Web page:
Hashish, Wine, Opium

Not my methods for getting through convalescence, sadly, but an excellent book published by Oneworld Classics and which they were kind enough to send to me.

I’ve said before that Charles Baudelaire has a strange place in my heart, having been both my introduction to French literature and my introduction to the complexities of a truly comprehensive French/English dictionary. So to find a single, terse and somewhat stringent essay on the evils of hashish (although also on the glories of wine) from him in this small book was a delight. The translation is very good and Maurice Stang has, as far as I can assess, been fair to and sensitive about the language and period in question.

Baudelaire and Gautier wrote in an age that was no gentler than our own, but that perhaps had a more optimistic view of drugs of all kinds. Gautier, in particular, writes with a sprightly style and a jolly insouciance about taking hashish and opium that probably wouldn’t get past a sub-editor’s pen now, as it would be too ‘naïve’ and ‘biased towards the positive attributes of recreational drugs’, but it’s quite delicious to be taken back to an era where such experimentation was seen as a literary duty, and cataloguing your hallucinogenic experiences was a craft task, like hitting your word count or editing your first draft. And it’s equally palatable to be reminded that journalism once had frontiers in the individual, rather than the mass, and that exploring the inside of a person’s head and heart was once as important as exploring the ‘concerns of the audience demographic’. Gautier, in fact, is a ‘discovery’ for me – and his writing deserves to be better known if these three examples are indicative, because stylistically he’s very attractive indeed.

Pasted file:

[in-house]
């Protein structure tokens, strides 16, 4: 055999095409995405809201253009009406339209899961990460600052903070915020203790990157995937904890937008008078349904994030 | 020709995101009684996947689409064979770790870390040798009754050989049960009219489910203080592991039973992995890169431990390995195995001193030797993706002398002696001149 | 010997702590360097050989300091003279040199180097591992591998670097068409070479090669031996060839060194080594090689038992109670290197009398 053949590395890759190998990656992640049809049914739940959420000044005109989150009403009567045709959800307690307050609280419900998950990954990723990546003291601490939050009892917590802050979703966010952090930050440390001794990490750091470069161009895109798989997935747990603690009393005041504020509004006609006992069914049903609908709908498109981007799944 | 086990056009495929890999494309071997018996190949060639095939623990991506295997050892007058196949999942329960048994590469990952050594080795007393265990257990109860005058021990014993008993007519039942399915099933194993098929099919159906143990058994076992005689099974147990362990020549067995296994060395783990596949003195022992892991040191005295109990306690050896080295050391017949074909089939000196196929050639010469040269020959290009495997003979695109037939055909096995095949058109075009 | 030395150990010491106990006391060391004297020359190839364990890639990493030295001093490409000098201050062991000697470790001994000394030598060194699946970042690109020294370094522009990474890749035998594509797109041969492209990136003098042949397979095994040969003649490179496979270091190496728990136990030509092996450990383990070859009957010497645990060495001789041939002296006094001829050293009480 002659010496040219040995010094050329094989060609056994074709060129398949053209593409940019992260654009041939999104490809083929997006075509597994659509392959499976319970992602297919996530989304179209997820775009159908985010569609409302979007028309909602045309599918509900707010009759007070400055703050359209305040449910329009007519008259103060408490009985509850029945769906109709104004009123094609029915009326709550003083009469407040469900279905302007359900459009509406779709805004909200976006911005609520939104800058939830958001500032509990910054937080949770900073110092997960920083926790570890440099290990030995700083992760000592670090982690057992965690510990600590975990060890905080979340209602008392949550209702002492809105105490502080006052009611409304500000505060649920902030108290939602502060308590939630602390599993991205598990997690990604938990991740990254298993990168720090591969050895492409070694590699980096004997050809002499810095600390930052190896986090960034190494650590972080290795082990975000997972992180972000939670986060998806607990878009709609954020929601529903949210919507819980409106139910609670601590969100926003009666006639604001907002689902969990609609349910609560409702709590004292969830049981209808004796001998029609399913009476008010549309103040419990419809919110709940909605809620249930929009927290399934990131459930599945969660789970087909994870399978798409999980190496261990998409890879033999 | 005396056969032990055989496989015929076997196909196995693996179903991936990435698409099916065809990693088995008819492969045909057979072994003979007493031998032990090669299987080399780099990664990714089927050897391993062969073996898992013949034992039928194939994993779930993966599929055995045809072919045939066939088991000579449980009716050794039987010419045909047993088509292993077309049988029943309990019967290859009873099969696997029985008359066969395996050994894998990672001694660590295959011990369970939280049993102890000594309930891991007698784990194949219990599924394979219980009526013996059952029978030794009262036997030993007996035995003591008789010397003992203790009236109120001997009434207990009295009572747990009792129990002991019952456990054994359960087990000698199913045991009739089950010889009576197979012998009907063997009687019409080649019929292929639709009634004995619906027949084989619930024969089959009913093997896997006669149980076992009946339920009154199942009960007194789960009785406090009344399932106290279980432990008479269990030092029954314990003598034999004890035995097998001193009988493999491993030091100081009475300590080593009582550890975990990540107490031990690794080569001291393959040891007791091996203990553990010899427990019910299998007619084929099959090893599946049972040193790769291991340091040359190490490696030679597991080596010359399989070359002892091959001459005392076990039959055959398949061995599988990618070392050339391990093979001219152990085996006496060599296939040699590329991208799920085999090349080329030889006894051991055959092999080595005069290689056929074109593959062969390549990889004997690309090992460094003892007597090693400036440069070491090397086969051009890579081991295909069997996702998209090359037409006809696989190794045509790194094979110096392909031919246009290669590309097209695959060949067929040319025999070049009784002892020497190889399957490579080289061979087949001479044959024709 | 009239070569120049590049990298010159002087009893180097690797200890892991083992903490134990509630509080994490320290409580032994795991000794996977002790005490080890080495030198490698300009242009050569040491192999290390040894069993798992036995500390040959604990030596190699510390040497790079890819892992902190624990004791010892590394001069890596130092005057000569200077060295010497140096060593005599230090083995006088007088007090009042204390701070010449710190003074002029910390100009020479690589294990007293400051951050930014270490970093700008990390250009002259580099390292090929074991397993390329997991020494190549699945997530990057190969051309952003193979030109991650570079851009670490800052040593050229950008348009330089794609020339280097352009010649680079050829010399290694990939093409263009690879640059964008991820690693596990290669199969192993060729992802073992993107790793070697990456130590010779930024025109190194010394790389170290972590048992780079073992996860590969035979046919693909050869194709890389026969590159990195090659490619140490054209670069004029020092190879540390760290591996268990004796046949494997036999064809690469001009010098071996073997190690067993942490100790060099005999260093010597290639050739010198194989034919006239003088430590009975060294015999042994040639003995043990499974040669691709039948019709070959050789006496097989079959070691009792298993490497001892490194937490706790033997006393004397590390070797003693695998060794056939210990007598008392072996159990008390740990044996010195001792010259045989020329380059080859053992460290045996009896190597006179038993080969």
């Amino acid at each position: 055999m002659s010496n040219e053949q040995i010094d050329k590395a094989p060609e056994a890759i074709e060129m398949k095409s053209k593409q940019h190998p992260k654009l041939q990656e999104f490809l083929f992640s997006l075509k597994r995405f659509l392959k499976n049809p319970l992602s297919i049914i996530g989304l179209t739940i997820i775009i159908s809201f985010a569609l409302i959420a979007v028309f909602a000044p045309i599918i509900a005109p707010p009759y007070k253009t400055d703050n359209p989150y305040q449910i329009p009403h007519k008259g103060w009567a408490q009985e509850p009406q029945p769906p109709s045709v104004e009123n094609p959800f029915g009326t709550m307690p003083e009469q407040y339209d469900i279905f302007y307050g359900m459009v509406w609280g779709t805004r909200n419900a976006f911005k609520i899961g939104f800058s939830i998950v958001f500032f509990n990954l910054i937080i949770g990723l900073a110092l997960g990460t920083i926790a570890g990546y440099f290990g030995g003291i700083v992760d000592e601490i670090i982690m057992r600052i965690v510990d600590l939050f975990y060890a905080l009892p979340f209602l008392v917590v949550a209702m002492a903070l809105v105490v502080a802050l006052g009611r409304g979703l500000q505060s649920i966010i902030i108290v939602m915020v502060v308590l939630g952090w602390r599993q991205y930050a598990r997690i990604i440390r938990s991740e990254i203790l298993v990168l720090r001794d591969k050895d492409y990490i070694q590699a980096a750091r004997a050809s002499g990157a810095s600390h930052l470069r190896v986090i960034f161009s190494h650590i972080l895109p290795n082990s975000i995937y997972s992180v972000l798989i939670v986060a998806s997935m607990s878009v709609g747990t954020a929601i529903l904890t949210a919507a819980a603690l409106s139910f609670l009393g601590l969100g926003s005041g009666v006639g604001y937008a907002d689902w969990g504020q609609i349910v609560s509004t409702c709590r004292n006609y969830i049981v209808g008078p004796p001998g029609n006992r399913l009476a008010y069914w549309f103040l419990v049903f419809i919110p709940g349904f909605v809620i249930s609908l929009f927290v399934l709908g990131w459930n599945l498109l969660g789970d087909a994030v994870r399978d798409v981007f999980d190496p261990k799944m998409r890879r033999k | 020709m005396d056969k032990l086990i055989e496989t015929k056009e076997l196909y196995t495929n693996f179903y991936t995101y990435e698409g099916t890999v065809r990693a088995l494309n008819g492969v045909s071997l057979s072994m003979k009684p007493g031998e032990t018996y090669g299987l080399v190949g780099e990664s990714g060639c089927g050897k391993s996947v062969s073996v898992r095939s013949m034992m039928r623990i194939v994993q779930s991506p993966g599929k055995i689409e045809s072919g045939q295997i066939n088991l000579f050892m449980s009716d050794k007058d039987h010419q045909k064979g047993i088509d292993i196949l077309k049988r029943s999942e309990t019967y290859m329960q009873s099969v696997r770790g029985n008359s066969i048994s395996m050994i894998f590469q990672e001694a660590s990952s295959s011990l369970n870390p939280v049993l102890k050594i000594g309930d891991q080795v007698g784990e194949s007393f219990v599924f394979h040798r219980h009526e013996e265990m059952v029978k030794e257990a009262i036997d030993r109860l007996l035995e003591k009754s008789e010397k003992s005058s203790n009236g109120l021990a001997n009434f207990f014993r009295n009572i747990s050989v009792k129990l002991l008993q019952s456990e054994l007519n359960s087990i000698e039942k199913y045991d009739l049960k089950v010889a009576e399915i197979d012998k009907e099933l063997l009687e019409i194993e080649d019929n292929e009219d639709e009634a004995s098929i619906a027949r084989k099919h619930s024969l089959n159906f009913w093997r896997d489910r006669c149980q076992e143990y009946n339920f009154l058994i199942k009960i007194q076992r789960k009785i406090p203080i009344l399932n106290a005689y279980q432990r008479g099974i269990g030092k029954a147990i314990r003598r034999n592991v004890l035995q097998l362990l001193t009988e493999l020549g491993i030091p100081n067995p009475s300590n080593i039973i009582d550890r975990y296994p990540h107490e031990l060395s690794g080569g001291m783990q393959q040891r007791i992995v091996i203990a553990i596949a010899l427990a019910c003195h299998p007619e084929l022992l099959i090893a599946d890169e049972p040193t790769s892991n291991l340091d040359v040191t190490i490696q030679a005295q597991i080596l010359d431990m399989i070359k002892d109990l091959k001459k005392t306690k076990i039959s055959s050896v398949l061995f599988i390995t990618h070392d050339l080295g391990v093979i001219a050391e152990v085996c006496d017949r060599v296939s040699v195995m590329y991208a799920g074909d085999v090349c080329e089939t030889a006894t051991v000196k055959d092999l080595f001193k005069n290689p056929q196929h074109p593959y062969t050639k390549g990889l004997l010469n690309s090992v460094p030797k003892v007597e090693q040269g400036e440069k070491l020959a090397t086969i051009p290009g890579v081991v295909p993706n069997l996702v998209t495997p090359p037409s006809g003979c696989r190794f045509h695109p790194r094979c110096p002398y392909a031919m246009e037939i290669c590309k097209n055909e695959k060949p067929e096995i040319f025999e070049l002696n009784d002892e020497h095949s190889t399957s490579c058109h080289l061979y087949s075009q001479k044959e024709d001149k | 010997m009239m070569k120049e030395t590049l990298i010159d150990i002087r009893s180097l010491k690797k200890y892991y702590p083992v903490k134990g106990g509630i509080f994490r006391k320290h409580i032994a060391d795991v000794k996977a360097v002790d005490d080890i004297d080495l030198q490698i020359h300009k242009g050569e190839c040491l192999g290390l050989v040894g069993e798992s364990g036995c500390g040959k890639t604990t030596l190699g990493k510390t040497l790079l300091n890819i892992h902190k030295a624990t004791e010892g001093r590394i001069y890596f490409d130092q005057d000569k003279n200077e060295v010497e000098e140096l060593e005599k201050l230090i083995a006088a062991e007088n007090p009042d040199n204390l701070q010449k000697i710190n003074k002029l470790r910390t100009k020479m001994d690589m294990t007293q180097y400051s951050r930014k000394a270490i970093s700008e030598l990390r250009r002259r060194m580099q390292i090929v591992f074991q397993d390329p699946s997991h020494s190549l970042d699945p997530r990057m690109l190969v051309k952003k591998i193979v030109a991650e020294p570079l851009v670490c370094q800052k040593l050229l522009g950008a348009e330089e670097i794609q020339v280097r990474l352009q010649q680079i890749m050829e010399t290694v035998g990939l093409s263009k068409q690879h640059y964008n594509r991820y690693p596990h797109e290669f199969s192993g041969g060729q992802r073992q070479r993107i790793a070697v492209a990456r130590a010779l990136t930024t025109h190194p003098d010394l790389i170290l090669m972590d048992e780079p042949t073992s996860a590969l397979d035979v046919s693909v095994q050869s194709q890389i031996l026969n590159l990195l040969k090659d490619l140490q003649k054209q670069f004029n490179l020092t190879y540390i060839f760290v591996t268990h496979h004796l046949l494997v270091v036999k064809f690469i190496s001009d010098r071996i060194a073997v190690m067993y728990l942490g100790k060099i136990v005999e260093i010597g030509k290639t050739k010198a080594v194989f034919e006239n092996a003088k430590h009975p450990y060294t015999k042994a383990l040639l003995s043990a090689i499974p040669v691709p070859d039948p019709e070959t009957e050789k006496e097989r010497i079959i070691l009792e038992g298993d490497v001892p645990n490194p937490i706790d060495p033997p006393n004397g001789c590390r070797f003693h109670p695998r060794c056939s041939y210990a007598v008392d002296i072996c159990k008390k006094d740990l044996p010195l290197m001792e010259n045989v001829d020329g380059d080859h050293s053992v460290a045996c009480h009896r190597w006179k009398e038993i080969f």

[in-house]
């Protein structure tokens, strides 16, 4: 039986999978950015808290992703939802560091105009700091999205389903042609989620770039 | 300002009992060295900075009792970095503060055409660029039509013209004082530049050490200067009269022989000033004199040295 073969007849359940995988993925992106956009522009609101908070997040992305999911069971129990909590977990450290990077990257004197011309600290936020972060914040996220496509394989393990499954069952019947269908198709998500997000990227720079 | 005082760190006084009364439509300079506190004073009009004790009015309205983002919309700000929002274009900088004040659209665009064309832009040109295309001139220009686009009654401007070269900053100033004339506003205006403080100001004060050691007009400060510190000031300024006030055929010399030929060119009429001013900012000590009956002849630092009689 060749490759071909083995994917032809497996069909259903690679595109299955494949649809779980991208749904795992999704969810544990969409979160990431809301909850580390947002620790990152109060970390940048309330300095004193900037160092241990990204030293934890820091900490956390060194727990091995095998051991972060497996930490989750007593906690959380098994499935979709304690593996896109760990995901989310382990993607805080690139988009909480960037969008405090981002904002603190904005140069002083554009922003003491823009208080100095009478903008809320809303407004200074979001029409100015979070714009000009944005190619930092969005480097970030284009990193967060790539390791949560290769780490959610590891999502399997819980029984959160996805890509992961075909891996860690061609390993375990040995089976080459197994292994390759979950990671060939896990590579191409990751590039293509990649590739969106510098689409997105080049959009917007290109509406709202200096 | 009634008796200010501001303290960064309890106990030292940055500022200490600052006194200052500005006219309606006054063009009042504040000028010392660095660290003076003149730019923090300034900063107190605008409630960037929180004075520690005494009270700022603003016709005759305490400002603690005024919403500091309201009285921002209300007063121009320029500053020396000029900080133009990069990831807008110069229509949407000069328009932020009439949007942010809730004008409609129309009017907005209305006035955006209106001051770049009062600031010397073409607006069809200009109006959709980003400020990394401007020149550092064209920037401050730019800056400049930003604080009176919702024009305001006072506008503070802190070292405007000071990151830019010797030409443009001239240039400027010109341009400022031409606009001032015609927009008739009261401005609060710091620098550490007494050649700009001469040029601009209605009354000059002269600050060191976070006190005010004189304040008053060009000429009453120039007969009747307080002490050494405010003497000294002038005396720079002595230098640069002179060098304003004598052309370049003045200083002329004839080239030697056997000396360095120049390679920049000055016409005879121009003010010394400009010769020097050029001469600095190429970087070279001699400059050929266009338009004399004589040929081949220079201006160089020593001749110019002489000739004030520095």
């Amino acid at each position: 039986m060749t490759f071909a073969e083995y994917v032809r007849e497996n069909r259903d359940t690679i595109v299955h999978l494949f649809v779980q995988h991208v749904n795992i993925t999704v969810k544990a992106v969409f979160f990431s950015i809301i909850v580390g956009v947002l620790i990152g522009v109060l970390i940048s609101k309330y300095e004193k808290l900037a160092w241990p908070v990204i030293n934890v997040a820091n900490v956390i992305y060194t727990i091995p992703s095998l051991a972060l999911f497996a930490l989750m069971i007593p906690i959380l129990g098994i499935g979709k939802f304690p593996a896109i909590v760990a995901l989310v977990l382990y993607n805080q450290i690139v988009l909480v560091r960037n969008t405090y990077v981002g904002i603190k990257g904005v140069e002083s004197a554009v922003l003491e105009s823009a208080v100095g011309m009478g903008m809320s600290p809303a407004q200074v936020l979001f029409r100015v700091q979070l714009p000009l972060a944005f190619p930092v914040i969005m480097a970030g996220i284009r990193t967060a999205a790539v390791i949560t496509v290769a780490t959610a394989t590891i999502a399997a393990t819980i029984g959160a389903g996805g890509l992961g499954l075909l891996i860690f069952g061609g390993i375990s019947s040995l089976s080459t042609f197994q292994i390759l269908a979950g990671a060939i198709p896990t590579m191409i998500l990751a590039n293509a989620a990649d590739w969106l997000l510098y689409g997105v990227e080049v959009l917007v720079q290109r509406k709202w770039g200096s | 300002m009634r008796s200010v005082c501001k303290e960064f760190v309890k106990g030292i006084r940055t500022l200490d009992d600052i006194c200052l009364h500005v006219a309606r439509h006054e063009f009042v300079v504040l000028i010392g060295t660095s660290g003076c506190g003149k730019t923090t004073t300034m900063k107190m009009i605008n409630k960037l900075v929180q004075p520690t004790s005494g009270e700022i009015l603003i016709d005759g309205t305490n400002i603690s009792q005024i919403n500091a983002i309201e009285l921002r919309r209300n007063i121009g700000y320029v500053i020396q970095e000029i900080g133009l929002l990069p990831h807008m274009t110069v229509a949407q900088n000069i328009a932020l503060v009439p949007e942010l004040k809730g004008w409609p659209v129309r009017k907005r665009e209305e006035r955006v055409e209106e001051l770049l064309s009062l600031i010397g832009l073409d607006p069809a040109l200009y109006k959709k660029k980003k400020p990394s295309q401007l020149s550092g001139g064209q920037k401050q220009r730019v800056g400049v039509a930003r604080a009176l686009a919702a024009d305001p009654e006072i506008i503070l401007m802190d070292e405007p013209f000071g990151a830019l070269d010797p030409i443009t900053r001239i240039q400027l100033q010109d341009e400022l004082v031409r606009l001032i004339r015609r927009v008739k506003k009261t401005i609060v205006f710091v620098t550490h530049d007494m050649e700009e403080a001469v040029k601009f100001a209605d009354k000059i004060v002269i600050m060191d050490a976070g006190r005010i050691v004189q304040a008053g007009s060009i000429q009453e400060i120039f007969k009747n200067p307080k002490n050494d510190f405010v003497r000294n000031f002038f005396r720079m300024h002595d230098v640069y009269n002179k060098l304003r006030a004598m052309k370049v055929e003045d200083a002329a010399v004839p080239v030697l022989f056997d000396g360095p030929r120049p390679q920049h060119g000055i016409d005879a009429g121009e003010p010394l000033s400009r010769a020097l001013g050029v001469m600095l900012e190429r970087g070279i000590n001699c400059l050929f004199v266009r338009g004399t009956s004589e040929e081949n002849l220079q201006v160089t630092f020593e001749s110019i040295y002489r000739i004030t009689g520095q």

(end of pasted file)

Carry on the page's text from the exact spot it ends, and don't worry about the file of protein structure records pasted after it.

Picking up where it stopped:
For writers in particular, this kind of classic is invaluable because it exposes us to some of those bits of literature that are indicative of a period, but that aren’t the ponderous outgrowth of it: Baudelaire’s Fleurs du Mal is considerably leavened by reading his diatribe against hashish, and I wish I’d has this tiny essay to hand the first time I read that song of praise to drunkenness. The very economy of the essay recommends it to the reader, and it does reveal more of the man than the biography I once read, which depressed me unutterably (and in two languages to boot!).

I do have one complaint though – the cover. I finally worked out that it shows a drunk (in a cowboy hat?) with a bottle (and maybe a glass?) in front of him. But it took me a long time to ‘get’ it, and if I’d taken the book off the shelf, rather than being generously supplied with it by the publisher, that cover could have caused me to put it back. A quick look at the Oneworld website shows that this cover may be a blip (or a nadir) rather than a habitual behaviour, which is good to know, as bad covers can damn a good book and that would be a shame in the case of Hashish, Wine, Opium.

1 Comment

  1. Jim Murdoch
    11th July 2009

    Yes, they seem like quite a well meaning company. I reviewed a new translation of Kafka’s Dearest Father a wee while back and its cover was excellent – simple and effective. I agree totally with you on covers. I’ve just reviewed an ARC of a Nigerian author’s book and the cover makes it look like a kid’s book. I find it interesting to see how different countries change the covers and what a difference the right one makes. I ran across a site recently with covers of a lot of Philip K Dick’s novels and the differences are amazing. I included a French cover in my article because the illustration was so damn striking. Interestingly several of the covers gave away the twist in the story which I though was a bit off.


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